Geburtshilfe Frauenheilkd 2018; 78(10): 188
DOI: 10.1055/s-0038-1671322
Freitag, 02.11.2018
Gynäkologische Onkologie IV
Georg Thieme Verlag KG Stuttgart · New York

Estimating risk of malignancy in adnexal masses with ultrasound: a retrospective diagnostic accuracy study

H Reina
1  Universitätsfrauenklinik Basel, Basel, Schweiz
J Büchel
2  Universitätsfrauenklinik Basel, Ultraschallabteilung, Basel, Schweiz
A Butenschön
2  Universitätsfrauenklinik Basel, Ultraschallabteilung, Basel, Schweiz
F Vigo
1  Universitätsfrauenklinik Basel, Basel, Schweiz
A Schoetzau
1  Universitätsfrauenklinik Basel, Basel, Schweiz
V Heinzelmann-Schwarz
3  Universitätsfrauenklinik Basel, Gynäkologische Onkologie, Basel, Schweiz
G Manegold-Brauer
2  Universitätsfrauenklinik Basel, Ultraschallabteilung, Basel, Schweiz
› Author Affiliations
Further Information

Publication History

Publication Date:
20 September 2018 (online)



To evaluate the performance of ultrasound with pattern recognition by experts, Risk of Malignancy Index (RMI), IOTA simple rules and IOTA ADNEX in the differentiation between benign and malignant adnexal masses.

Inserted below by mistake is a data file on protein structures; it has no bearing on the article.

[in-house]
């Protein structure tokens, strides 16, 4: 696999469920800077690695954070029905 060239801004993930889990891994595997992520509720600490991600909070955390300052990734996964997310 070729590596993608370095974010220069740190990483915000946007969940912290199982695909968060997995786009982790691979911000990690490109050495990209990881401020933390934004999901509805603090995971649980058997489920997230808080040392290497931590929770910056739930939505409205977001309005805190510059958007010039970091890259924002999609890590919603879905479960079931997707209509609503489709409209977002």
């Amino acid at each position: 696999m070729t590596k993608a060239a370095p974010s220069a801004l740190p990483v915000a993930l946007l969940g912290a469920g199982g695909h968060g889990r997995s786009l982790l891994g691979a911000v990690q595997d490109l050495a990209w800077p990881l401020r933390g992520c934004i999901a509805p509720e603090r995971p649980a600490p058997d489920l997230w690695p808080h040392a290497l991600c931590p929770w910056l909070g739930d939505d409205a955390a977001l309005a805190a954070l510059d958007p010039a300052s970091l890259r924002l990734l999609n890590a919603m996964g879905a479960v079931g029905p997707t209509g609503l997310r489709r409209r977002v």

This is a retrospective diagnostic accuracy study, based on data prospectively collected from patients with adnexal masses, who underwent transvaginal and/or transabdominal examination by experienced examiners in our department between December 2016 and December 2017. The risk of malignancy, defined as invasive or borderline tumors, was determined by pattern recognition and the use of three prediction models: the ADNEX model, IOTA simple rules and the Risk of Malignancy Index (RMI, cut off 200). Histological findings were the clinical reference standard.


In the studied period, we recorded adnexal findings in 417 consecutive examinations. Of these, 45% had surgery and were included in the analysis. 60% of patients were premenopausal and 40% were postmenopausal. Ninety percent of the masses were benign, 4% borderline-tumors, 6% invasive cancers. Expert pattern recognition and RMI had the highest specificity (93%) in differentiating malignant from benign tumors. The ADNEX model showed a sensitivity of 92% and correctly differentiated borderline from invasive tumors, at a specificity of 86%. The use of a cut off ≤5% of risk of malignancy improved sensitivity and specificity of ADNEX.


Although pattern recognition by experts resulted to have the best discriminating power, especially for borderline tumors, RMI and IOTA-models help in preoperative planning and are a valuable tool for triage for referral and in teaching settings.